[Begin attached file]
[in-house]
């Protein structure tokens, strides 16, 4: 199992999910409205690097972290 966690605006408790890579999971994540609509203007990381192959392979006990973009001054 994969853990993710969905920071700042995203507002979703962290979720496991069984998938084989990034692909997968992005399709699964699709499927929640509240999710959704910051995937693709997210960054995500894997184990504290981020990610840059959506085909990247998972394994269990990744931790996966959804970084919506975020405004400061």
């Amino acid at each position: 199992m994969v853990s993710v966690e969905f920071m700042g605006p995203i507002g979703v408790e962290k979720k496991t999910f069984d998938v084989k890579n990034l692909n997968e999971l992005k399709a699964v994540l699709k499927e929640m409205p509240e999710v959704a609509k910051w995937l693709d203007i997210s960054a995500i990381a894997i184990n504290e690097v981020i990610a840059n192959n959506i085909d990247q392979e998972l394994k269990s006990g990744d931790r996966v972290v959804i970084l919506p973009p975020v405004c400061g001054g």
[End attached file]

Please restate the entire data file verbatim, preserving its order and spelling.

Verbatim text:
[in-house]
């Protein structure tokens, strides 16, 4: 199992999910409205690097972290 966690605006408790890579999971994540609509203007990381192959392979006990973009001054 994969853990993710969905920071700042995203507002979703962290979720496991069984998938084989990034692909997968992005399709699964699709499927929640509240999710959704910051995937693709997210960054995500894997184990504290981020990610840059959506085909990247998972394994269990990744931790996966959804970084919506975020405004400061």
């Amino acid at each position: 199992m994969v853990s993710v966690e969905f920071m700042g605006p995203i507002g979703v408790e962290k979720k496991t999910f069984d998938v084989k890579n990034l692909n997968e999971l992005k399709a699964v994540l699709k499927e929640m409205p509240e999710v959704a609509k910051w995937l693709d203007i997210s960054a995500i990381a894997i184990n504290e690097v981020i990610a840059n192959n959506i085909d990247q392979e998972l394994k269990s006990g990744d931790r996966v972290v959804i970084l919506p973009p975020v405004c400061g001054g």